To make up for my lack of a preview for Shanghai (and hilarious predictions!), here’s some bumper previews for the three WTA tournaments this year. We’re on the final stretch now! The WTA tour has just four weeks left (that’s if you want to include the Tournament of Champions event in Sofia which I normally ignore). This week features two more tournaments in Asia and the indoor hard court event in Linz, which is always an excellent tournament. Let’s take a look at all three draws…
Once again, Linz has attracted a very solid line-up for this indoor event in Austria. Eugenie Bouchard is the top seed and opens against Patricia Mayr-Achleitner. Bouchard laboured to a straight sets loss against Sabine Lisicki in Beijing having made the final of Wuhan the previous week. Bouchard was struggling with a left adductor injury and also, an injury to her middle finger, which she managed to do in the final of Wuhan after a follow through on the forehand side (see more details about Bouchard’s loss to Lisicki HERE). Bouchard went straight to Linz where she should be acclimatised to the time zone, but I am wondering whether those injuries will prevent her from going deep in this draw. Bouchard could face a rematch with Lisicki in the quarter-finals, who accepted a late wildcard into this tournament.
The second quarter is headlined by Andrea Petkovic and Caroline Garcia. Petkovic had two really lengthy matches in Beijing; one of them she won, saving match points to beat Monica Niculescu (2-6 7-6(4) 6-4 in two hours and 47 minutes) and one of them she lost, falling short in a third set tiebreak to Simona Halep (6-7(4) 7-5 6-7(1) in two hours and 35 minutes. Petkovic faces a tricky opener against Camila Giorgi; the Italian player has won both their previous encounters this year. Since losing a semi-final match to Magdalena Rybarikova at New Haven, an encounter that exposed Giorgi’s flaws, she has gone on to lose her next three matches. But Giorgi can hit a hot streak at anytime…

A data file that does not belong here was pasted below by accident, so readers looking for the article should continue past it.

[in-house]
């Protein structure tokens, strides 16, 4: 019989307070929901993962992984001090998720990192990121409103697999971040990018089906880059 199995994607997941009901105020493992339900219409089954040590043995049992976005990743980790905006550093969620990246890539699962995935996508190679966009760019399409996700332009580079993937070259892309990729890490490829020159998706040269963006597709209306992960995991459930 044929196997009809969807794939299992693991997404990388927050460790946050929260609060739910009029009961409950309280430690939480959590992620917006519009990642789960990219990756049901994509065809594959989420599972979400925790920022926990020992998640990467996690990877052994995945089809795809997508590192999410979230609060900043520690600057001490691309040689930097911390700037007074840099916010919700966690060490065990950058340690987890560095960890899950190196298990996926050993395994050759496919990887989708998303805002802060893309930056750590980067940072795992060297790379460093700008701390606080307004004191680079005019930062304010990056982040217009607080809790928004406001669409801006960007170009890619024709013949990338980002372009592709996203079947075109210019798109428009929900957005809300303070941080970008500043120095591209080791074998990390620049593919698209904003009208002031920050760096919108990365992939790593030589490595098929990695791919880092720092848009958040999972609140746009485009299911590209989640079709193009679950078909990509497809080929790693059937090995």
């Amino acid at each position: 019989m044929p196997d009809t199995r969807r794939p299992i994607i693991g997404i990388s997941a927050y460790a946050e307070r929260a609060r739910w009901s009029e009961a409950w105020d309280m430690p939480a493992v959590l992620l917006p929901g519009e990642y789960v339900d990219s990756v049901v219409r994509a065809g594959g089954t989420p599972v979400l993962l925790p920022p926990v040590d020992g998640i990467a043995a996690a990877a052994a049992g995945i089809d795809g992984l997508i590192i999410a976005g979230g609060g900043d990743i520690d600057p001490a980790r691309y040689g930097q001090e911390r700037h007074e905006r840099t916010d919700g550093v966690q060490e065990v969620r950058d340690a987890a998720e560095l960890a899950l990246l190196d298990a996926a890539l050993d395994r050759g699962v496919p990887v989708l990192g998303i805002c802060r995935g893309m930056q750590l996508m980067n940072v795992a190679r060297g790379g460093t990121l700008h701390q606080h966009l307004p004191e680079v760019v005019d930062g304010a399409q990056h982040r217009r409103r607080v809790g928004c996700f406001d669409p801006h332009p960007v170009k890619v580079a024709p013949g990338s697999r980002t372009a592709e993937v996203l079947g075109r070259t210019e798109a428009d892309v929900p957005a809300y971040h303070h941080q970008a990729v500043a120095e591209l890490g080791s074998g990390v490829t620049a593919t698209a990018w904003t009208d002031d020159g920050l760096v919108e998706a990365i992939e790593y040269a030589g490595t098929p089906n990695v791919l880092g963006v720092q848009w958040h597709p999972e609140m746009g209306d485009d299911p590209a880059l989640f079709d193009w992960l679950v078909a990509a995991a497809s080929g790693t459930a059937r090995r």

Dominika Cibulkova is the highest seed in the third quarter and opens against a qualifier. Cibulkova snapped a four match losing streak to reach the quarter-finals of Tokyo, but injuries ended her chances in China. Barbora Zahlavova Strycova is the other seed in this quarter, but the one to watch out for is Timea Bacsinszky. The world number 46 made a name for herself in Wuhan, defeating Maria Sharapova in straight sets. Bacsinszky has had an all-round consistent year, rising from world number 285 to inside the top 50. Bacsinszky has come through qualifying to make the main draw of six tournaments and reached six ITF finals, winning two at the start of the year. She could be one to watch in Linz.
Ana Ivanovic bookends the Linz draw. After reaching the last four in Beijing, I think Ana’s participation in Linz is 50/50. In her semi-final match with Sharapova, which she lost 6-0 6-4, Ivanovic admitted to feeling “really flat” on court (see more quotes HERE). If she does play, then it is unlikely she would be troubled in her first two rounds. In the first round, Ivanovic will play Pauline Parmentier. In the quarter-finals, Ivanovic would be seeded to meet Karolina Pliskova.